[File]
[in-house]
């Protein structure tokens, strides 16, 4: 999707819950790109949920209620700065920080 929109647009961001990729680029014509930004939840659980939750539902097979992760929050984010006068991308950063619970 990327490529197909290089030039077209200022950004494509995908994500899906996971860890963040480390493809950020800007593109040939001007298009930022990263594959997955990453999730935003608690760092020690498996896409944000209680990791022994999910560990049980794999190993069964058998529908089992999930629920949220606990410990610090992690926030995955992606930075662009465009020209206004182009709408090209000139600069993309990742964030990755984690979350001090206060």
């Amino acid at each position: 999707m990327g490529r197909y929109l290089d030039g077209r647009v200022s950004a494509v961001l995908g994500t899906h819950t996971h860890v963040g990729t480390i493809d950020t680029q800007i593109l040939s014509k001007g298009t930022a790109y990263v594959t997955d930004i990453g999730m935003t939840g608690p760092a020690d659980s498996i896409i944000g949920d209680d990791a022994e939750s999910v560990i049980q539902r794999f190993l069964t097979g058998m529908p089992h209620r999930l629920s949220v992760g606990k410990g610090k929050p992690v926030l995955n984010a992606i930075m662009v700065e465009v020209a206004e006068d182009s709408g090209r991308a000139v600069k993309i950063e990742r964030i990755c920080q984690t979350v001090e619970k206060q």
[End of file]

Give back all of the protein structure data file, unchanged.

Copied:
[in-house]
């Protein structure tokens, strides 16, 4: 999707819950790109949920209620700065920080 929109647009961001990729680029014509930004939840659980939750539902097979992760929050984010006068991308950063619970 990327490529197909290089030039077209200022950004494509995908994500899906996971860890963040480390493809950020800007593109040939001007298009930022990263594959997955990453999730935003608690760092020690498996896409944000209680990791022994999910560990049980794999190993069964058998529908089992999930629920949220606990410990610090992690926030995955992606930075662009465009020209206004182009709408090209000139600069993309990742964030990755984690979350001090206060």
């Amino acid at each position: 999707m990327g490529r197909y929109l290089d030039g077209r647009v200022s950004a494509v961001l995908g994500t899906h819950t996971h860890v963040g990729t480390i493809d950020t680029q800007i593109l040939s014509k001007g298009t930022a790109y990263v594959t997955d930004i990453g999730m935003t939840g608690p760092a020690d659980s498996i896409i944000g949920d209680d990791a022994e939750s999910v560990i049980q539902r794999f190993l069964t097979g058998m529908p089992h209620r999930l629920s949220v992760g606990k410990g610090k929050p992690v926030l995955n984010a992606i930075m662009v700065e465009v020209a206004e006068d182009s709408g090209r991308a000139v600069k993309i950063e990742r964030i990755c920080q984690t979350v001090e619970k206060q």